Hewlett-Packard, as much as IBM, is now a bellwether for the IT sector, and its server business didn't do so hot in its fiscal third quarter ended July 31.
As we reported Tuesday, HP's overall sales in its fiscal third quarter slid by 2.1 per cent to $27.45bn, and net income was whacked by 19 per cent to $1.64bn.
The company's server business took the brunt of the hit. Sales in its enterprise storage and servers division, which sells HP's ProLiant x64 and Integrity Itanium iron as well as its myriad StorageWorks disk arrays and tape products, fell by 22.8 per cent to $3.66bn. Earnings from operations in this division fell by 34.6 per cent to $356m.
It is telling, perhaps, of how tough it is in the server racket right now when HP's personal systems group - which makes PCs - posted operating earnings of $386m, down 34.2 per cent but yielding more dough to the middle line than all of the company's presumably more profitable servers and storage.
No part of the Enterprise Storage and Servers empire was immune to the effects of the server crunch that has been hammering the market for several quarters. Within the Industry Standard Servers unit, which is where the ProLiant rack, tower, and blade servers and the BladeSystems chasses that house the blades come from, sales fell by 21.3 per cent to $2.26bn.
Cathie Lesjak, HP's chief financial officer, said the new ProLiant G6 servers, which used the latest Intel Nehalem EP Xeon 5500 and AMD Istanbul Opteron 2400 and 8400 processors, helped push revenues up 14 per cent compared to the second fiscal quarter.
Mark Hurd, HP's chairman, president, and chief executive, said in a conference call with Wall St he was encouraged that ProLiant G6 sales had picked up at the end of Q3. Lesjak said HP was anticipating that it had made market share gains despite its contraction for x64 server sales year-on-year. Other vendors are doing worse when it comes to x64 box sales.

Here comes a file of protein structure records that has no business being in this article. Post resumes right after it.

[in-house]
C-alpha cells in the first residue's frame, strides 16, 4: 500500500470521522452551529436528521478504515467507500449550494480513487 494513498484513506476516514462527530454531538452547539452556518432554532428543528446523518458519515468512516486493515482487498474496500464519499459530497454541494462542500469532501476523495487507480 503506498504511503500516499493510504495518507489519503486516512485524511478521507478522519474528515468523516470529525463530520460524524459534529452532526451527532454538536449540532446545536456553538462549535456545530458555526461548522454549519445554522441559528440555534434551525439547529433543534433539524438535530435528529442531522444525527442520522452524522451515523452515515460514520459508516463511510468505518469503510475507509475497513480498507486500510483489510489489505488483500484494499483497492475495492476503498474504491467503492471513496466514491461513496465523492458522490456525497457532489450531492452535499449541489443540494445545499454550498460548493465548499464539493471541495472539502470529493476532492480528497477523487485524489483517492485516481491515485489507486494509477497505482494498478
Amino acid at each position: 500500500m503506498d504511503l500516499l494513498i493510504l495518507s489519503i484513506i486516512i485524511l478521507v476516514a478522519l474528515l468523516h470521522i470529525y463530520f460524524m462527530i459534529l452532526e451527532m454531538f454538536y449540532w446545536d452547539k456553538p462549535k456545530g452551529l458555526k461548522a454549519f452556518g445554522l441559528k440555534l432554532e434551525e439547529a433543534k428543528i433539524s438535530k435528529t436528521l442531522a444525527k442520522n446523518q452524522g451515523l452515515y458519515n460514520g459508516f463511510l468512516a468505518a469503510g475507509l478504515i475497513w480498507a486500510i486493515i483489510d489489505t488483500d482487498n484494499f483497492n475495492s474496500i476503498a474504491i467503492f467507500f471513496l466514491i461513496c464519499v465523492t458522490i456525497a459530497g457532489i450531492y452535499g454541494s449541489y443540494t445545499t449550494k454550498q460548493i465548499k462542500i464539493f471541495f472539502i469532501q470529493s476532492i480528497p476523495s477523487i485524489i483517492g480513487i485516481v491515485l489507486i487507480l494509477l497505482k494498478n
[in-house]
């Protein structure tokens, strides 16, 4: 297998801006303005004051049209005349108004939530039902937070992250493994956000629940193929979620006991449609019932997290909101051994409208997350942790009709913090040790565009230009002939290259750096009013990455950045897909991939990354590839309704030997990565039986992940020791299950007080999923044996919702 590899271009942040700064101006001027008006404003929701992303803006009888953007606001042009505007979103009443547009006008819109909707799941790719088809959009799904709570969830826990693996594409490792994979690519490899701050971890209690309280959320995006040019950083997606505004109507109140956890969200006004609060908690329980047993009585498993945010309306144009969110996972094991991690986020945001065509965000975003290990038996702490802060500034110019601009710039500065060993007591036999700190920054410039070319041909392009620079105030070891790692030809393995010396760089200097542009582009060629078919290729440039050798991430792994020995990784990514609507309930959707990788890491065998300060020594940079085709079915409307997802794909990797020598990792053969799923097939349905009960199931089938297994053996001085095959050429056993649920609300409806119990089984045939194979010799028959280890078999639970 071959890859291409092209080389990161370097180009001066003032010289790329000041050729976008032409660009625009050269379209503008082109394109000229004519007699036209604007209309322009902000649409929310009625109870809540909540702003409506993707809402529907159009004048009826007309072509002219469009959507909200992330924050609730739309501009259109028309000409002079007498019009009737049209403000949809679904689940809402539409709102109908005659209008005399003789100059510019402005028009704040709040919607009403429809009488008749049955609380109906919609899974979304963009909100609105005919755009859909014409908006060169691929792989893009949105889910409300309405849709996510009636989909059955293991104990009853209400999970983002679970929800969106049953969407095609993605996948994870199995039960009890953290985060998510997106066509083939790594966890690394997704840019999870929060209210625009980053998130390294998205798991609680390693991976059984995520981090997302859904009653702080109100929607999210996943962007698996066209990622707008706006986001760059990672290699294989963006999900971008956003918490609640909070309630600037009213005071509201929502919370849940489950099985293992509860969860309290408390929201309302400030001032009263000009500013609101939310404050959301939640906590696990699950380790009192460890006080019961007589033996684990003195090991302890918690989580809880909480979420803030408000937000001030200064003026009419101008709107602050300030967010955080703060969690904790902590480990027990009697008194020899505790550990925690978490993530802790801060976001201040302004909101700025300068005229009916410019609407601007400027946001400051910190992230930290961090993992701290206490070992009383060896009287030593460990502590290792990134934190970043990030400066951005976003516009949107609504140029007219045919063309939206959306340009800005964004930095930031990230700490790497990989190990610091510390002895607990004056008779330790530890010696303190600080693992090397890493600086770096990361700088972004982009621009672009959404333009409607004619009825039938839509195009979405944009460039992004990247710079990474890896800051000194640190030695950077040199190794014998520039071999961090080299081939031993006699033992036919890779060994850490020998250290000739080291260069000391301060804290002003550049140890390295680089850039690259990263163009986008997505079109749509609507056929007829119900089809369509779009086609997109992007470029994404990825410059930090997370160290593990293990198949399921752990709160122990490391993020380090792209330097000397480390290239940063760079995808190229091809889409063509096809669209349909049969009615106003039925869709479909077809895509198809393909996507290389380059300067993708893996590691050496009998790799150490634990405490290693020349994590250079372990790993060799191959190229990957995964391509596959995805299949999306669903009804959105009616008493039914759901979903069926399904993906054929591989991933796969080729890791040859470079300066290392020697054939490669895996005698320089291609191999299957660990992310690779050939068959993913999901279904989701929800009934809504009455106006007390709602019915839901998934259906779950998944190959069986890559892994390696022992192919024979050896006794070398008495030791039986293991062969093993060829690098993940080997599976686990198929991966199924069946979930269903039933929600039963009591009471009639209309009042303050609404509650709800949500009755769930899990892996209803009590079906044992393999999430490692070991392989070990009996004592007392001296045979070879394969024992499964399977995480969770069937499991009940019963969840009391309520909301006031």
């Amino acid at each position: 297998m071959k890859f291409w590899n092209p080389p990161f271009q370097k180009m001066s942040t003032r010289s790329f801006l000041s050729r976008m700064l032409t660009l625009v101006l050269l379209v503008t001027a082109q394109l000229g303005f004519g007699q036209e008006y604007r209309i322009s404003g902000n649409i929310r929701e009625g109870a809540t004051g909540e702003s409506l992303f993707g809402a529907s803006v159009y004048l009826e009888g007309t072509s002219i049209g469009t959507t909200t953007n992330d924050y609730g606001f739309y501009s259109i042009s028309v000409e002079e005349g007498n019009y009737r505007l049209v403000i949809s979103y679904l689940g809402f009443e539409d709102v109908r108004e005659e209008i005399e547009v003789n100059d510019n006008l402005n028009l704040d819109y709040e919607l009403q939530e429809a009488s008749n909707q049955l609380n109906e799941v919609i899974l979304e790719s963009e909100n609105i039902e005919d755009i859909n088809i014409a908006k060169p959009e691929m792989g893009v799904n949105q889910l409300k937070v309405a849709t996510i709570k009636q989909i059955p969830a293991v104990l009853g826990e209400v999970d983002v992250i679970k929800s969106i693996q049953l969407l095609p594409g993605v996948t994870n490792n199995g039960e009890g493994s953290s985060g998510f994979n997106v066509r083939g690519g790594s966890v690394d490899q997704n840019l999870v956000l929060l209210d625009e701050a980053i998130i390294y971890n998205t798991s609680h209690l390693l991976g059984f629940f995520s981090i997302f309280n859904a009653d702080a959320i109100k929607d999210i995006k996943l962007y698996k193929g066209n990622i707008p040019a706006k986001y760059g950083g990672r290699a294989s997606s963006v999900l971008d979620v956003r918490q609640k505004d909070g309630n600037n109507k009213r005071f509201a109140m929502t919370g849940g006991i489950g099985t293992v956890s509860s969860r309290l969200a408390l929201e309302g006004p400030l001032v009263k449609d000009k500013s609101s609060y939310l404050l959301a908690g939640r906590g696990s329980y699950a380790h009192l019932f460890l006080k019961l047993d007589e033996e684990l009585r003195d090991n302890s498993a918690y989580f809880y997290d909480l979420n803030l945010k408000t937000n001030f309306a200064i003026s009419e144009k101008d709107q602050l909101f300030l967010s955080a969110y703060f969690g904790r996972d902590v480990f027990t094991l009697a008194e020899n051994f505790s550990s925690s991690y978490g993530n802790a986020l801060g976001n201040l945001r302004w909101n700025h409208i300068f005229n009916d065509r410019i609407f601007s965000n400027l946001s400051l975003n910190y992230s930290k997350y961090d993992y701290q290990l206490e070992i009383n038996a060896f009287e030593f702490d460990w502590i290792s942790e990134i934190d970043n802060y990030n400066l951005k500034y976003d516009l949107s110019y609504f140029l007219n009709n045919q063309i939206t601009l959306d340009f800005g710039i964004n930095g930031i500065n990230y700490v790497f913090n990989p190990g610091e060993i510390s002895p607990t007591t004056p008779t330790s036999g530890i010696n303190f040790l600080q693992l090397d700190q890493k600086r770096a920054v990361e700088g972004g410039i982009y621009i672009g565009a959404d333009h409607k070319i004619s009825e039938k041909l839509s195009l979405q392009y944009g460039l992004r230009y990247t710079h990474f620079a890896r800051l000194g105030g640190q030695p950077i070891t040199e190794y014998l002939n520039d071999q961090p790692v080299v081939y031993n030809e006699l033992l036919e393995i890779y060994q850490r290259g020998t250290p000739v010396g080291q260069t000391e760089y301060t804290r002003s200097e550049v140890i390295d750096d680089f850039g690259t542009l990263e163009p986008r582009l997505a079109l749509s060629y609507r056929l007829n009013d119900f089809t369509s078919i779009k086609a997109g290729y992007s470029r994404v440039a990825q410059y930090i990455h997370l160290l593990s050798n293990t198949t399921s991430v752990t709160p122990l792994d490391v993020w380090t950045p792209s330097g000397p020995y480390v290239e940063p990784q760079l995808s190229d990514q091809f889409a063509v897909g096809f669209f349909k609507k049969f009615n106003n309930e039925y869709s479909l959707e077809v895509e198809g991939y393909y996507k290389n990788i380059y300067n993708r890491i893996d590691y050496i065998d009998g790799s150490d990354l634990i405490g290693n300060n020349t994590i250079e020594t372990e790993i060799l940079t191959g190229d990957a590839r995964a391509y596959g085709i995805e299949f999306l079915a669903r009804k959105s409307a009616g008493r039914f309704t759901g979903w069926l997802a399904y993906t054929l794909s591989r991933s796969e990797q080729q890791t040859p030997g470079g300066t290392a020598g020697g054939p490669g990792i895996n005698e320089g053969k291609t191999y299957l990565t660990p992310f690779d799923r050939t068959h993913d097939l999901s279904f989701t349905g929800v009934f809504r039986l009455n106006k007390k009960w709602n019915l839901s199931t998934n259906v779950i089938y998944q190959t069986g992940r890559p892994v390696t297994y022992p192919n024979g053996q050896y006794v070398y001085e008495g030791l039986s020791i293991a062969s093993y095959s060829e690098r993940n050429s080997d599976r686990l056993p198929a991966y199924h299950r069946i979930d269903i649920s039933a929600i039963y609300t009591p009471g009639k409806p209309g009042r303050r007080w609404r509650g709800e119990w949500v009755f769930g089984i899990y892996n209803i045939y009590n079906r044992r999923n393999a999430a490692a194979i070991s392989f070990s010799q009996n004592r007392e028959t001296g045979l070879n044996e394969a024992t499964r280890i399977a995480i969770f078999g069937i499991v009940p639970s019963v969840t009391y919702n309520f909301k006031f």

The Business Critical Systems unit, which is where those Itanium servers and some ancient parts for PA-RISC and Alpha systems come from, declined by staggering 30.3 per cent, to $578m. Lesjak blamed "a continued elongation of customer decision cycles" for the declines at the BCS unit.
HP's disk and tape storage business fell by 21 per cent to $820m, but was flat sequentially compared to the second quarter. This was driven, Lesjak said, by stabilization in the Americas region when it came to storage.
Looking ahead to what most industry analysts are predicting is a stabilizing server market, Hurd was optimistic about HP's prospects for the next couple of quarters.
"I think right now what is a very important time in the market because from an enterprise perspective," Hurd explained. "Most of our customers are now doing the planning for 2010 and we expect that 2010 will be a better year than 2009. I think the important thing will be how customers choose to spend that money."
And HP is rubbing its hands together in anticipation, since the installed bases of servers and storage that were plunked in two, three, or even four years ago is aging and at some point, it has to be replaced.
"One of the big issues for us is what share position do we have," Hurd said. "Our share position now is stronger than it was in the past, so we'll be competing against many incumbents' non-HP installed base that will come up for bid in 2010. So we'll have to see how we fare." ®